Answer from Pat:
As long as you planted and grew old fashioned, non-hybrid, open-pollenated varieties of pepper—or of any other vegetable for that matter— sure, you can collect, dry and save the seeds over winter and plant them in your garden the following year. If a habanero pepper has that name and is true to that name it’s a very ancient open-pollinated variety and even though growers have tried to select larger one’s it’s still open pollinated, the real thing and not a hybrid. Habanero is the hottest of all peppers and has a distinctive flavor. Many gardeners save seeds of habanero and other old-fashioned peppers to plant the following year.
Gardeners who regularly save seeds try to leave especially large and excellent fruits on the largest plant and then they tag these so they don’t accidentally pick them. It’s customary to allow these chosen fruits to fully mature before picking them for one’s seed crop. The seeds inside immature fruit, picked early, will also usually be immature and thus not as successful. On the other hand, the seeds of large healthy plants and fruits will result in healthy, vigorous plants and a good harvest the following year. This is how mankind has selected plants for thousands of years so they continually get bigger and better.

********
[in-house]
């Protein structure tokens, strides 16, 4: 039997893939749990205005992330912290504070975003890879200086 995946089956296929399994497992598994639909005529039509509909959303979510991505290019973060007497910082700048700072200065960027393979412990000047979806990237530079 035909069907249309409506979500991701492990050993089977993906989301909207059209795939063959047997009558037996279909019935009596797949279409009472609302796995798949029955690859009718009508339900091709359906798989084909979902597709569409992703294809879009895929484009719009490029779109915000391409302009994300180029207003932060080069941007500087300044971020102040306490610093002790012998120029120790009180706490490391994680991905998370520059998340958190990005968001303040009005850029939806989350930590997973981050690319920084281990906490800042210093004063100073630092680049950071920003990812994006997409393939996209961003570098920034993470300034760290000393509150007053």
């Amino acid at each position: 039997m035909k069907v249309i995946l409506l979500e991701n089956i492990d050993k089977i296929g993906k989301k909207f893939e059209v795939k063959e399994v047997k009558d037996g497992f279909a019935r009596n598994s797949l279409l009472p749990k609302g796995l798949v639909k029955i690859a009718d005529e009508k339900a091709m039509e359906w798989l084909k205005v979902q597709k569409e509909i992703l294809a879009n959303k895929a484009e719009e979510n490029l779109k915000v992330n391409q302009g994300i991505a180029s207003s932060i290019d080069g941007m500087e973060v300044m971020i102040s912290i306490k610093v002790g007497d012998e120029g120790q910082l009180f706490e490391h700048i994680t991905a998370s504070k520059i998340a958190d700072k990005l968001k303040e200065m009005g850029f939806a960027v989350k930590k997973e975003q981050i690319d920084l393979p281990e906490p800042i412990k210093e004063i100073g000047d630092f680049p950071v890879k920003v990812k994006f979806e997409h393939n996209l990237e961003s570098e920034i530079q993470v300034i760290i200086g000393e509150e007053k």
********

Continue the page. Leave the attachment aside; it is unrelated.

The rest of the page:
After harvesting fruits, clean out the seeds and put into a sieve and wash them off . Then dry the clean seeds spread out on paper towels. When completely dry, store in a cool, dark, dry place over winter. Plant out in spring as you would any pepper seeds, either out in the garden or in pots, as you prefer.
However, be very sure you do not save, plant and grow the seeds of hybrid vegetables, such as simple F1 hybrids (first generation hybrids) because these will produce very peculiar offspring that are nothing like their parents and are usually highly inferior and certainly not worth growing.
No related articles.